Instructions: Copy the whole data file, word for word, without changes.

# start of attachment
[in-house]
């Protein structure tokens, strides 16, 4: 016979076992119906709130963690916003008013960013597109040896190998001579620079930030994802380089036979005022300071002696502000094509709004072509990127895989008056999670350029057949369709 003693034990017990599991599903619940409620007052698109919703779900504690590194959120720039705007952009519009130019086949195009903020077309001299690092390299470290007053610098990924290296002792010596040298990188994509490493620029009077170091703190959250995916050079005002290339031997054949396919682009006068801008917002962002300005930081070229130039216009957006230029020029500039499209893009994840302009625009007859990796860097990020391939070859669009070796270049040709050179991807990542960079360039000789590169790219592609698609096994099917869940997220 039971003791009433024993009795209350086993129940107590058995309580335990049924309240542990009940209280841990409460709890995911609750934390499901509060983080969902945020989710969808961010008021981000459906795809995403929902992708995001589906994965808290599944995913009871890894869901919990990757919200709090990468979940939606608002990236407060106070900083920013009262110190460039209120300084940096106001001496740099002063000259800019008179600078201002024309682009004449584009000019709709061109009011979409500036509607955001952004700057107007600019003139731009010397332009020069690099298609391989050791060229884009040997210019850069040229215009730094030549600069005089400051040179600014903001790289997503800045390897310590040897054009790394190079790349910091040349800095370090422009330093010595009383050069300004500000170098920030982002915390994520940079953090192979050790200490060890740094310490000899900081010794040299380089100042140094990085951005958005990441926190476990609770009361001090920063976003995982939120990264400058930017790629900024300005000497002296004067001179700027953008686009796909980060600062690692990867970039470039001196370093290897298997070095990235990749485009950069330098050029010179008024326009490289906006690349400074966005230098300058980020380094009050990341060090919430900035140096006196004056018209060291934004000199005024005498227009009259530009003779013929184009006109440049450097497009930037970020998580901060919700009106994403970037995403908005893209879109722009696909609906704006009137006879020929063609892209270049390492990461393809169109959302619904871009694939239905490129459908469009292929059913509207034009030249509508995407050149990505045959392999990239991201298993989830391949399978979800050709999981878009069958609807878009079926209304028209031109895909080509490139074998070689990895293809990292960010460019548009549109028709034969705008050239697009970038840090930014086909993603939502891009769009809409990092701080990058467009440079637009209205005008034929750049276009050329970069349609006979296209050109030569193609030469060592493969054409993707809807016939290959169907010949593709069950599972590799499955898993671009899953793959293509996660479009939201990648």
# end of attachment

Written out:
[in-house]
């Protein structure tokens, strides 16, 4: 016979076992119906709130963690916003008013960013597109040896190998001579620079930030994802380089036979005022300071002696502000094509709004072509990127895989008056999670350029057949369709 003693034990017990599991599903619940409620007052698109919703779900504690590194959120720039705007952009519009130019086949195009903020077309001299690092390299470290007053610098990924290296002792010596040298990188994509490493620029009077170091703190959250995916050079005002290339031997054949396919682009006068801008917002962002300005930081070229130039216009957006230029020029500039499209893009994840302009625009007859990796860097990020391939070859669009070796270049040709050179991807990542960079360039000789590169790219592609698609096994099917869940997220 039971003791009433024993009795209350086993129940107590058995309580335990049924309240542990009940209280841990409460709890995911609750934390499901509060983080969902945020989710969808961010008021981000459906795809995403929902992708995001589906994965808290599944995913009871890894869901919990990757919200709090990468979940939606608002990236407060106070900083920013009262110190460039209120300084940096106001001496740099002063000259800019008179600078201002024309682009004449584009000019709709061109009011979409500036509607955001952004700057107007600019003139731009010397332009020069690099298609391989050791060229884009040997210019850069040229215009730094030549600069005089400051040179600014903001790289997503800045390897310590040897054009790394190079790349910091040349800095370090422009330093010595009383050069300004500000170098920030982002915390994520940079953090192979050790200490060890740094310490000899900081010794040299380089100042140094990085951005958005990441926190476990609770009361001090920063976003995982939120990264400058930017790629900024300005000497002296004067001179700027953008686009796909980060600062690692990867970039470039001196370093290897298997070095990235990749485009950069330098050029010179008024326009490289906006690349400074966005230098300058980020380094009050990341060090919430900035140096006196004056018209060291934004000199005024005498227009009259530009003779013929184009006109440049450097497009930037970020998580901060919700009106994403970037995403908005893209879109722009696909609906704006009137006879020929063609892209270049390492990461393809169109959302619904871009694939239905490129459908469009292929059913509207034009030249509508995407050149990505045959392999990239991201298993989830391949399978979800050709999981878009069958609807878009079926209304028209031109895909080509490139074998070689990895293809990292960010460019548009549109028709034969705008050239697009970038840090930014086909993603939502891009769009809409990092701080990058467009440079637009209205005008034929750049276009050329970069349609006979296209050109030569193609030469060592493969054409993707809807016939290959169907010949593709069950599972590799499955898993671009899953793959293509996660479009939201990648």